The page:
February 26, 2011

Insincere YouTube Auteur


I wanted, I desired, to become the Jean Luc Godard of YouTube. Could there actually be a Jean Luc Godard of YouTube? I was in Brussels. Marcel Broodthaers was a Belgian conceptual artist from the sixties. He is very well regarded here in Belgium but I’m not sure how many people know about him back in Canada. There is a postcard of him staring out the back of a moving train, smiling and waving. Besides him is a small girl who is also smiling and waving. I used to have that postcard. I have no idea where it is now. But I kept thinking of that postcard and of these two Broodthaers quotes from 1964:

I too wondered if I couldn't sell something and succeed in life. I had for quite a little while been good for nothing. I am forty years old... the idea of inventing something insincere finally crossed my mind and I set to work at once.

In art exhibitions I often mused... Finally I would try to change into an amateur. I would revel in my bad faith... Since I couldn’t build a collection of my own, for lack of even the minimum of financial means, I had to find another way of dealing with the bad faith that allowed me to indulge in so many strong emotions. So, I said to myself, I’ll be a creator. 

All my life I have been working with too much sincerity, trying to make works of art that would last forever, becoming quietly ridiculous in the attempt. I am 39. I too wondered if I couldn't sell something, or rather give something way for free, and therefore succeed in life. On YouTube I could be ephemeral, amateur, insincere in a way that simply felt impossible elsewhere in my life. Or so I hoped, desired. Could there be a Jean Luc Godard of YouTube? Is Lil B already the Jean Luc Godard of YouTube or is there room for me as well? Is Ryan Trecartin? I knew I meant something fairly specific with this idea, this desire, this phrase ‘YouTube auteur’, yet I still didn’t know exactly what. I knew I wanted to make video, or rather I didn’t want to make video at all, I wanted to make YouTube, perhaps make YouTube every day, seven days a week, have it watched by millions of people all around the world, and have those millions of people experience the work in a manner that effectively transcended how they had previously experienced the internet. I knew that by ‘YouTube’ I meant something both the same and radically different than what everyone else meant when they used the term, that my plan had absolutely nothing to do with videos of cats or babies eating lemons. But then again I didn’t know even that. Maybe there was room for cats, or at least kittens, somewhere within the labyrinthine vision of my daily YouTube making practice.

In 1960, with his debut film À bout de souffle, Godard invented the jump cut. He did so almost by accident. The conversation scenes he had shot were too long and boring, and he had no coverage, so he simply got rid of the boring parts, cutting from one highlight to the next. It was the simplest idea and yet apparently no one had tried it before. What has no one ever tried on YouTube and why do I feel certain someone else will think of it before me? And I don’t want them, those who are more clever, ingenious or simply much younger, to become the Jean Luc Godard’s of YouTube. I want it to be me, with my language, craft and insincerity. I want to think of the idea, the breakthrough, perhaps even tonight, purchase a video camera first thing tomorrow morning, start shooting. But not shooting just anything. Shooting something that will effortlessly manage to cut through, to shatter, the incessant chatter of the internet. Something that will accrue meaning with repeated viewings, inspire imitators, be critical towards the medium which it is simultaneously revolutionizing, change the fundamental ways in which YouTube videos are made and perceived. Clearly I do not know how to make this happen.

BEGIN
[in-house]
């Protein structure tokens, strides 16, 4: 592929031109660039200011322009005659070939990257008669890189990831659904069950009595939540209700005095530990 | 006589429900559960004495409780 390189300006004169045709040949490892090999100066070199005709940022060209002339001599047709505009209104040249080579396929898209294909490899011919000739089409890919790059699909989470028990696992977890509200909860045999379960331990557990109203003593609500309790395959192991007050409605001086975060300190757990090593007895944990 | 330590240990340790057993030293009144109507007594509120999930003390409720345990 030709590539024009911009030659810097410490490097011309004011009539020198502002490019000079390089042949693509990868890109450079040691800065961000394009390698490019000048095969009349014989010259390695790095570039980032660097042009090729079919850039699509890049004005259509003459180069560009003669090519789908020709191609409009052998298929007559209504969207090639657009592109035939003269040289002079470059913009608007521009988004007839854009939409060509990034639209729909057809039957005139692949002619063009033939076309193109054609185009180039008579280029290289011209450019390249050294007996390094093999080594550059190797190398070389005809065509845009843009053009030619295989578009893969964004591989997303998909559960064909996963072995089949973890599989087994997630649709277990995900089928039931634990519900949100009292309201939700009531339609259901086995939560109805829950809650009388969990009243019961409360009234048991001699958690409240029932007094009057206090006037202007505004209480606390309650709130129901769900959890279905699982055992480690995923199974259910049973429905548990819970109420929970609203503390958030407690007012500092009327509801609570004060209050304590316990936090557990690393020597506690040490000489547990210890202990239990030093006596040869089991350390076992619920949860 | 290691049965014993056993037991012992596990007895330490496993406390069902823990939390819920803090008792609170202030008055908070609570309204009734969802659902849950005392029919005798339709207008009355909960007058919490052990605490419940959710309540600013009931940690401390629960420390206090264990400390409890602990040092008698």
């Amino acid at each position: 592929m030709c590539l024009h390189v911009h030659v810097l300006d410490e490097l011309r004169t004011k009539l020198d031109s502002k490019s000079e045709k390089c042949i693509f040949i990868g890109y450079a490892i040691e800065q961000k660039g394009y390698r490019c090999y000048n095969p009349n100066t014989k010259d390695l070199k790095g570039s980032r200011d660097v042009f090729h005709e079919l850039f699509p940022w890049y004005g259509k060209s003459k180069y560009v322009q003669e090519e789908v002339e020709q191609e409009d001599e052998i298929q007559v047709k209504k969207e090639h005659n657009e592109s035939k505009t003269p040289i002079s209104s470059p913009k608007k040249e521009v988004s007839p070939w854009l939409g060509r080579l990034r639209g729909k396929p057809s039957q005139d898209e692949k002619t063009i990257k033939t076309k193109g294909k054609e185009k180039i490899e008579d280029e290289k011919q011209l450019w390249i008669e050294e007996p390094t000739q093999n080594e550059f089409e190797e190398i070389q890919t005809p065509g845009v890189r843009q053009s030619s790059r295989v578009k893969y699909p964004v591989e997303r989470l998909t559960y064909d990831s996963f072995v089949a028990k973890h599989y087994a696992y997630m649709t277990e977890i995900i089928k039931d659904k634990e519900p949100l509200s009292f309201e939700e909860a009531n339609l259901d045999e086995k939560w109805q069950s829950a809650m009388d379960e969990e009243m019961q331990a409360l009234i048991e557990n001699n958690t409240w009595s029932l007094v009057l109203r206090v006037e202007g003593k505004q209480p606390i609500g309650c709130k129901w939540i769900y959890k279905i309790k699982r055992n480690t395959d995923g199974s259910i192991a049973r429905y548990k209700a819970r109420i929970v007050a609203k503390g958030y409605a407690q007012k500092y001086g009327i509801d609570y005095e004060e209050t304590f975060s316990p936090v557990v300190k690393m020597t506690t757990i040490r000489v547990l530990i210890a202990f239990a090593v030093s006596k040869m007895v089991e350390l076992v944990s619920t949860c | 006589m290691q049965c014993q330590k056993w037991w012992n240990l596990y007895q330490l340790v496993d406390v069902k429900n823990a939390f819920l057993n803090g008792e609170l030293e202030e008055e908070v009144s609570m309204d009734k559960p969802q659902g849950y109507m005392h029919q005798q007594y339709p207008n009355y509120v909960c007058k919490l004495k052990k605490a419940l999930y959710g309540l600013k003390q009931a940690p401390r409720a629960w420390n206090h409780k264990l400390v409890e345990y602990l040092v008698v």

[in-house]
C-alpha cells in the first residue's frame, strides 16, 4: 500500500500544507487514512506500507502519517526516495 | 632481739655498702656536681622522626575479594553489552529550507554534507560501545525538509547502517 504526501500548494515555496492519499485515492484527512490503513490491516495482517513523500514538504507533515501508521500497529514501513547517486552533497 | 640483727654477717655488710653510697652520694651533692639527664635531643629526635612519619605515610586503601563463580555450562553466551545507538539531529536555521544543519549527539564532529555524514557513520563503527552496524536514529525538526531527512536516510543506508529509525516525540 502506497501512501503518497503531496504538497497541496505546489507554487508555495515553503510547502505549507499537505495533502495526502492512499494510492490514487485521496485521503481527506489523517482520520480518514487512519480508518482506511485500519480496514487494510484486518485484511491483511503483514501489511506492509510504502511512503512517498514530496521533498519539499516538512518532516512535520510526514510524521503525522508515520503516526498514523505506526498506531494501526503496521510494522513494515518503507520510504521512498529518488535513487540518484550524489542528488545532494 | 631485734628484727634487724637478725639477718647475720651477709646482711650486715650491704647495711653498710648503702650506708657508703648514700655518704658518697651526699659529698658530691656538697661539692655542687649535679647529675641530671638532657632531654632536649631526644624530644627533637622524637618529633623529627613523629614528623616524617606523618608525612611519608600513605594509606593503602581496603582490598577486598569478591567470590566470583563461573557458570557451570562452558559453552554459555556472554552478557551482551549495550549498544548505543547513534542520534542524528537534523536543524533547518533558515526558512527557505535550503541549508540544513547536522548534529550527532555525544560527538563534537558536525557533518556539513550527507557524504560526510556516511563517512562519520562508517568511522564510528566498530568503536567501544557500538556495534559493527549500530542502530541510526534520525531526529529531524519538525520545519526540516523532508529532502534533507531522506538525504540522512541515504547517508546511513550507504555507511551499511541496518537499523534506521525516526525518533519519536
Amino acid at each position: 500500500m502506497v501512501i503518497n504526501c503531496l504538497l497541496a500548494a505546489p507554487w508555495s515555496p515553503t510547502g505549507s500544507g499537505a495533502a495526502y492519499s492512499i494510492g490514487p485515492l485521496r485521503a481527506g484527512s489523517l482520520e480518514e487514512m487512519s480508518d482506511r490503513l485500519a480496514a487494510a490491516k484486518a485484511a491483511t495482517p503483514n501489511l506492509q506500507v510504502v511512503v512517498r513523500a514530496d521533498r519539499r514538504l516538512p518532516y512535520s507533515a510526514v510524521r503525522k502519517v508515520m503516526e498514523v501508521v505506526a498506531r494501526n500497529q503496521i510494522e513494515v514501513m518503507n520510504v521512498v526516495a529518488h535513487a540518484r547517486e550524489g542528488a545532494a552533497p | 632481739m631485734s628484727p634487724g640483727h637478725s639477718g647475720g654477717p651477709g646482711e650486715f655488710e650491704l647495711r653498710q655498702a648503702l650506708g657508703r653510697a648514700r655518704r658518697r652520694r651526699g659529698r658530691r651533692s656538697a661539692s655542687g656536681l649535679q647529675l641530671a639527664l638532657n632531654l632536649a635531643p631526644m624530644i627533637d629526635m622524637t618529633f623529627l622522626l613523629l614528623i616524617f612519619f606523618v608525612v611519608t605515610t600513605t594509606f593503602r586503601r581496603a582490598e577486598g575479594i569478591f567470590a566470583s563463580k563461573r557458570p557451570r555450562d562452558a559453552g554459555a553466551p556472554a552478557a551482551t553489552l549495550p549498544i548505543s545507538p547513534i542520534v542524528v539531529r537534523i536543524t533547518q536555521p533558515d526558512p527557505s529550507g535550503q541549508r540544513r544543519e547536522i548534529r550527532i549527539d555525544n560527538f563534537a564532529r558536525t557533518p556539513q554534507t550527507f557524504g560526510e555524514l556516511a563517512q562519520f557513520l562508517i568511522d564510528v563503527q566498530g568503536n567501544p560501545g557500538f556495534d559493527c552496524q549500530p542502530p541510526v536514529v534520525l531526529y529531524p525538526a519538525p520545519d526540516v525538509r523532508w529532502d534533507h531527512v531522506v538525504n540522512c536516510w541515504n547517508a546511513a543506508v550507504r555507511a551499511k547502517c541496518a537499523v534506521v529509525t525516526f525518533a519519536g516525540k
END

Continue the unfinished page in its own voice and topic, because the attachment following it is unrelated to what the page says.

Godard invented the jump cut, emulated Hollywood while simultaneously disassembling it, was part of a zeitgeist that altered cinema forever. Broodthaters built his own museums long before such conceptual bait and switch was the art world norm. Where was the lever that could turn YouTube inside out, twist it around so it quietly, thrillingly, became new again? Why was I so certain this was possible and yet equally uncertain how? And why was I also certain that some strain of insincerity, of forcing the issue, lay at the heart of the project. Was it only that I had no idea how to proceed yet planed to blindly push forward regardless, marking any action I might take as insincere, motivated solely by the attempt to fill the empty husk of YouTube and not from any inner content or need? What was sincerity on the internet? Could it be anything other than a lure for endless anonymous ridicule? Did I want to be ridiculed? Ridiculed like a genius down into the grave?

I didn’t know what I wanted. I wanted to become the Jean Luc Godard of YouTube but instead wrote a 941 word text and published it on my blog, which is no more able to christen me the Jean Luc Godard of YouTube than I am able to christen it the Bible.


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